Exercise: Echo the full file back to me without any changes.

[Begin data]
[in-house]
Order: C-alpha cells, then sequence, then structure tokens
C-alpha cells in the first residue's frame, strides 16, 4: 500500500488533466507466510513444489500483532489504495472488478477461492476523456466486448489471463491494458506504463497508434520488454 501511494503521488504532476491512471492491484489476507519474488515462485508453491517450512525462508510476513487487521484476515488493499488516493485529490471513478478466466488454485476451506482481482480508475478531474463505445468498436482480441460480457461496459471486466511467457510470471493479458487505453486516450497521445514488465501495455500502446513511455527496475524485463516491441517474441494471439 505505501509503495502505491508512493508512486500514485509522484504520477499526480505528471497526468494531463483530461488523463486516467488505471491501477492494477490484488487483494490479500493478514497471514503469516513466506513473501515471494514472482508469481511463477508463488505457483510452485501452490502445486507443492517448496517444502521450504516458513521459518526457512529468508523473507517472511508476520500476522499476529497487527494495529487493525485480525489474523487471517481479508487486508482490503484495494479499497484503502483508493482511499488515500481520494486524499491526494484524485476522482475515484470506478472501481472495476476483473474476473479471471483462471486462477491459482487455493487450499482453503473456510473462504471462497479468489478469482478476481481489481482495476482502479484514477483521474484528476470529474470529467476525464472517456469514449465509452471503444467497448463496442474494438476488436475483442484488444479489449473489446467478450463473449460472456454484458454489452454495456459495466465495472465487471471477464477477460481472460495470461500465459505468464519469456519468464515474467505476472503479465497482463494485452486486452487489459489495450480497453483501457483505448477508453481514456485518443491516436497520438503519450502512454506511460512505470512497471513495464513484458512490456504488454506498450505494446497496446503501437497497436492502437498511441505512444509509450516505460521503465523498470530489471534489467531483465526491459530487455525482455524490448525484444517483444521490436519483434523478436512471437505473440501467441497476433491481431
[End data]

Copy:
[in-house]
Order: C-alpha cells, then sequence, then structure tokens
C-alpha cells in the first residue's frame, strides 16, 4: 500500500488533466507466510513444489500483532489504495472488478477461492476523456466486448489471463491494458506504463497508434520488454 501511494503521488504532476491512471492491484489476507519474488515462485508453491517450512525462508510476513487487521484476515488493499488516493485529490471513478478466466488454485476451506482481482480508475478531474463505445468498436482480441460480457461496459471486466511467457510470471493479458487505453486516450497521445514488465501495455500502446513511455527496475524485463516491441517474441494471439 505505501509503495502505491508512493508512486500514485509522484504520477499526480505528471497526468494531463483530461488523463486516467488505471491501477492494477490484488487483494490479500493478514497471514503469516513466506513473501515471494514472482508469481511463477508463488505457483510452485501452490502445486507443492517448496517444502521450504516458513521459518526457512529468508523473507517472511508476520500476522499476529497487527494495529487493525485480525489474523487471517481479508487486508482490503484495494479499497484503502483508493482511499488515500481520494486524499491526494484524485476522482475515484470506478472501481472495476476483473474476473479471471483462471486462477491459482487455493487450499482453503473456510473462504471462497479468489478469482478476481481489481482495476482502479484514477483521474484528476470529474470529467476525464472517456469514449465509452471503444467497448463496442474494438476488436475483442484488444479489449473489446467478450463473449460472456454484458454489452454495456459495466465495472465487471471477464477477460481472460495470461500465459505468464519469456519468464515474467505476472503479465497482463494485452486486452487489459489495450480497453483501457483505448477508453481514456485518443491516436497520438503519450502512454506511460512505470512497471513495464513484458512490456504488454506498450505494446497496446503501437497497436492502437498511441505512444509509450516505460521503465523498470530489471534489467531483465526491459530487455525482455524490448525484444517483444521490436519483434523478436512471437505473440501467441497476433491481431